ASPRS 2005 Annual Conference
Geospatial Goes Global: From Your Neighborhood to the Whole Planet
March 7-11, 2005 Baltimore, Maryland
into interior and exterior orientation. Interior orientation describes everything inside the camera such as optics
and mechanical alignments. Exterior orientation is the position and attitude (view angle) during image
exposure. RPC models incorporate both interior and exterior orientation into a set of equations that directly
map ground to image coordinates




Figure 1. Interior and Exterior orientation of Rigorous Camera Model and RPC model of Complete 3D Object
Coordinate to 2D Image Coordinate Mapping.

The interior orientation of a high-quality, solid-state, digital camera system should be geometrically stable
across a broad range of operating conditions for long periods of time. Then the camera can be carefully
calibrated in a laboratory or test range environment and that calibration can be applied to subsequent imaging
operations. IKONOS interior orientation errors are less than one pixel worst case (Grodecki & Dial, 2002).
Consideration of image scale is intermediate between interior and exterior orientation because it is the ratio
of the object distance to the focal length. Object distance is associated with exterior orientation and focal length
with interior orientation. Scale errors for IKONOS are less than 20 parts per million (Grodecki & Dial, 2002)
due to accurate ephemeris knowledge and focal length calibration.
High-resolution satellite imaging systems include sensors to measure exterior orientation. Star trackers and
gyros measure the attitude angles of the satellite. GPS receivers measure the position of the satellite. Ground
software integrates the sensor data to produce highly accurate exterior orientation data. For example, the
IKONOS accuracy without ground control is about four meters RMS (Dial & Grodecki, 2002). Exterior
orientation is thus sufficiently accurate for mapping at 1:10,000 scale without requiring ground control. As a
result, block adjustment can be done by linear perturbation of the exterior orientation rather than a large angle
adjustment because of the accurate a-priori exterior orientation provided by the satellite sensors.
While early aerial camera systems lacked exterior orientation sensors, increasing use of airborne GPS and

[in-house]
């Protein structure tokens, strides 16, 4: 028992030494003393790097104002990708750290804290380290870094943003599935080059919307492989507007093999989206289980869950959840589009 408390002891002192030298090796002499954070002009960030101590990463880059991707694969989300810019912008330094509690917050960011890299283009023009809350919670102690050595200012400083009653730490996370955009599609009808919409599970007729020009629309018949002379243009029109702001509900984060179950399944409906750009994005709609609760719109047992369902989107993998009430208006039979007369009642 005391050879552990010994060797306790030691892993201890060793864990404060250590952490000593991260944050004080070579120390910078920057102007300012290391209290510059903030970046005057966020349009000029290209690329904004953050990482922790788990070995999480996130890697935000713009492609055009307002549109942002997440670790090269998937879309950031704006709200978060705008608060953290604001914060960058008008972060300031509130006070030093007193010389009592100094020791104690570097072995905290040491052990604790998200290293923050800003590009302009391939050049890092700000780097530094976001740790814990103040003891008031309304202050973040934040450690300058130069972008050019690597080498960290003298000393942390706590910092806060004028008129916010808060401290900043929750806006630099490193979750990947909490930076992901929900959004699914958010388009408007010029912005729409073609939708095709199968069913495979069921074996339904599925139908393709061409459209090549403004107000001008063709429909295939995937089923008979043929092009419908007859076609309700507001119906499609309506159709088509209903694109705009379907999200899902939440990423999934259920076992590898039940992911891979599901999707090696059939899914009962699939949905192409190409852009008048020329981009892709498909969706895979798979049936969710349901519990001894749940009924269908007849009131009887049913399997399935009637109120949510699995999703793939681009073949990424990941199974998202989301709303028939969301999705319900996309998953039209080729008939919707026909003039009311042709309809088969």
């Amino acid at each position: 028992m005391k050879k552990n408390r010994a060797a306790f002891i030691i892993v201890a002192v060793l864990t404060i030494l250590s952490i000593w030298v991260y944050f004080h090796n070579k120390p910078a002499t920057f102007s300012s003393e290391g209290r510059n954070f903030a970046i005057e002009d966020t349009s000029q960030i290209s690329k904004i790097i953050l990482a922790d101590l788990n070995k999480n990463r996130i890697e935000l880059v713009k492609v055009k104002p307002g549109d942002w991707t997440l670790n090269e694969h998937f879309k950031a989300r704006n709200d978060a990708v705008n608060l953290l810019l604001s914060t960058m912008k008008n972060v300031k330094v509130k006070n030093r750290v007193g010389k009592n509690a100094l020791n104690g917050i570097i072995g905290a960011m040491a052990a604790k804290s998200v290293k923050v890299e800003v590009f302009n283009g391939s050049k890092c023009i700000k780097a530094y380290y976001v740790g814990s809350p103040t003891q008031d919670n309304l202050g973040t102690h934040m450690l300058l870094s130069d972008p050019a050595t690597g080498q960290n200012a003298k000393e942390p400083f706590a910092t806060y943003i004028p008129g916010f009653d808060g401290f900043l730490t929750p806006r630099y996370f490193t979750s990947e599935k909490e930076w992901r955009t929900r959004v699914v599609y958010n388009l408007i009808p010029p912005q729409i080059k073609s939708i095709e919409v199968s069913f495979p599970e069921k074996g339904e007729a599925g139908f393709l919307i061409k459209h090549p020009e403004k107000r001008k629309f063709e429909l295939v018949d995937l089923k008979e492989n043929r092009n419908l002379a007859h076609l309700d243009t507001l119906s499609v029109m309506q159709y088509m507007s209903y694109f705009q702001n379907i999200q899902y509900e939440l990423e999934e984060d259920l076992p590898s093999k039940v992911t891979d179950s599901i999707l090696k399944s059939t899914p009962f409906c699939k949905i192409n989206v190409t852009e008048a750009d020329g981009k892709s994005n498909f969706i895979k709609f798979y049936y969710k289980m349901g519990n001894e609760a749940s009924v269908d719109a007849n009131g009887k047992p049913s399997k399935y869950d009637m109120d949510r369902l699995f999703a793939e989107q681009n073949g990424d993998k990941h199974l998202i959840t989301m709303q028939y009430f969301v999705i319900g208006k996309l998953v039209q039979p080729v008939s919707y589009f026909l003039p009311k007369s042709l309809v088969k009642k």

IMU sensors is improving aerial systems abilities for direct geopositioning.
REPLACEMENT CAMERA MODELS
The purpose of a replacement camera model is to provide a simple, generic set of equations to accurately
represent the ground to image relationship of the physical camera. We might write that relationship as (x, y) =
R( P
G
) where R(
.
) is the replacement camera model function, (x, y) is an image coordinate, and P
G
is a ground
point. Ideally, one set of equations, with different coefficient values, could model images from multiple camera
designs. This greatly simplifies the task for COTS software vendorsthey can implement one set of equations
and then process imagery from different camera systems.
A replacement camera model must not only model the ground-to-image relationship accurately, but must
also perform the tasks normally performed with a physical camera model. It must support orthorectification,
stereo feature extraction, DEM extraction, and block adjustment. In the sections that follow we will describe
ASPRS 2005 Annual Conference
Geospatial Goes Global: From Your Neighborhood to the Whole Planet
March 7-11, 2005 Baltimore, Maryland
the RPC camera models of high-resolution satellite and frame cameras and how to use RPC models for
orthorectification, 3D feature extraction, and block adjustment.
RPC CAMERA MODEL
The RPC equations constitute a replacement camera model in that they are a generic set of equations that
map object coordinates into image coordinates, as shown in Figure 2, for a variety of sensor systems. The RPC
coefficients describe a particular image from a particular imaging system. The RPC coefficients are used in the
RPC equations to calculate an image (sample, line) coordinate from an object (longitude, latitude, height)
coordinate.


Longitude
Latitude,
Height
RPC Equations
Sample,
Line
RPC
Coeffic-
ients


Figure 2. RPC Equations Map Object Coordinate to Image Coordinate using RPC Coefficients


The RPC coefficients and object coordinates are input. The equations begin by scaling the object space